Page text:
CM      Well, some film festivals are set up for other reasons. You attend and cannot find outstanding films. But film makers have submitted their films and can now report back to their funders, dentists or relatives, that they have been selected.

WS      Well that is true

CM      Out of the 52 films shown in the Panorama you had 29 world premiers. How many of those were handpicked ahead of time, selected at other festivals or identified before they entered the festival circuit?

WS      Not many.  Rather the films picked earlier are probably not world premieres. I have a couple of films from Sundance, a natural choice since our schedules are so close  and two to four films from Toronto. These are films which I feel the Berlin audience needs to see as well as the European buyers who do not attend Toronto. They are films which naturally do not end up at the American Film Market.  It is a question how many films have to be totally fresh for the market. If ten of my 52 films already had some exposure that is fine since the market still has to chew on forty.

CM      Did you detect this year any new themes or trends with respect to the Panorama and the Teddys?

WS      In general for the Panorama the eternal theme of sexuality plays a big role but that’s no surprise. But the way how film makers look at sexuality this year is interesting insofar as everyone seems to have taken it a step further. The observations have become more experimental. Experimental not in the sense of experimental filmmaking but in the exploration of sexuality, not only using the conventional ideas everyone has;  you do not have to show the sex act since we all know how a sex act works. This certainly holds for the Panorama. There are many films this year which explore heterosexuality in a fresher way than in the past.. Actually it is interesting that the heterosexual view of sexuality is fresher and the view of homosexuality is more mature this year. This is certainly a shift.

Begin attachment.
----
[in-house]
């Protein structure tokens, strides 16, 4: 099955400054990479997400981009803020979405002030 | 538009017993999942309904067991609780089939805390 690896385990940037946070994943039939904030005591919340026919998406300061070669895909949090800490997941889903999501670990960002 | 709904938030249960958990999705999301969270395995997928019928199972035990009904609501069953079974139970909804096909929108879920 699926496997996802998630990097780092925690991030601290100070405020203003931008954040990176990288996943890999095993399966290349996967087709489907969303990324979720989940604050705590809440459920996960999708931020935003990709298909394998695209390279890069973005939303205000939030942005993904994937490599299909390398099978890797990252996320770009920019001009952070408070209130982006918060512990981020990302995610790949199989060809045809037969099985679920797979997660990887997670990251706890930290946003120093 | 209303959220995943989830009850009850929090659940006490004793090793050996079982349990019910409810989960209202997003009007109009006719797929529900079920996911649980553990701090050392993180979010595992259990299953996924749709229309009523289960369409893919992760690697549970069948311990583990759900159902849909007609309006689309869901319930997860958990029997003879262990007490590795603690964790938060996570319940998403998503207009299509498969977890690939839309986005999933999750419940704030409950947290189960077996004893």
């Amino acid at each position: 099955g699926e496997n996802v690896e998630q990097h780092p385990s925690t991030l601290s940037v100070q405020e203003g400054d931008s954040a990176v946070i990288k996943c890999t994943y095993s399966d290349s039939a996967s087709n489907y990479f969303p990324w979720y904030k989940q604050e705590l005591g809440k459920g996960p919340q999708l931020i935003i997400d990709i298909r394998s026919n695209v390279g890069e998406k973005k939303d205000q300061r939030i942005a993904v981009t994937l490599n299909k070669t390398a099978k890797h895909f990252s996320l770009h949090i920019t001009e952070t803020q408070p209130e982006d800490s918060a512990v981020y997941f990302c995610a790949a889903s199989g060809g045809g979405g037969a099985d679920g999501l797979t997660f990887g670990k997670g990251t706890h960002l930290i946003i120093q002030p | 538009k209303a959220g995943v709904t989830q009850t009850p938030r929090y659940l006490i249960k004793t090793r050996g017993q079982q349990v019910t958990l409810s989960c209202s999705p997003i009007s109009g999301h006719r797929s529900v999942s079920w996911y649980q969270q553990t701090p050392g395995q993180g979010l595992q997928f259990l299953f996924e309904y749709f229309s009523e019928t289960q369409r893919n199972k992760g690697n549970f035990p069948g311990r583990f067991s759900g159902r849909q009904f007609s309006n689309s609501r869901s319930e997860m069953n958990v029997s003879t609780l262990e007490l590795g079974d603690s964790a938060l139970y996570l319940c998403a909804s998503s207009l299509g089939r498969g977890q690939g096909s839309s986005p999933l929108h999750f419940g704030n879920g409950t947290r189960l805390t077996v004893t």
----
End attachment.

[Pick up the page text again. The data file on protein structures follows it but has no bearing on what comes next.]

CM      We observe at the festival and market an increase in independent productions and participation of more independent film makers.  What accounts for it?

WS      It is definitely a sign of the times. We travel all over the world and we bring back some sort of new Zeitgeist stream of  the past year which often is an indicator of what is happening in the commercial world a year later. That the American independents are back is of course a great joy for us.  Their productions were a major leg of our programs through the mid nineties. Then there was a decline of innovative American independent cinema and we had only one or two American fiction films, though still lots of documentaries. Now American fiction is back with a fresh approach going from extremes like UPSTREAM COLOR [Shane Carruth] to DON JOHN’S ADDICTION [Joseph Gordon-Levitt] and everything in between such as CONCUSSION [Stacie Passon].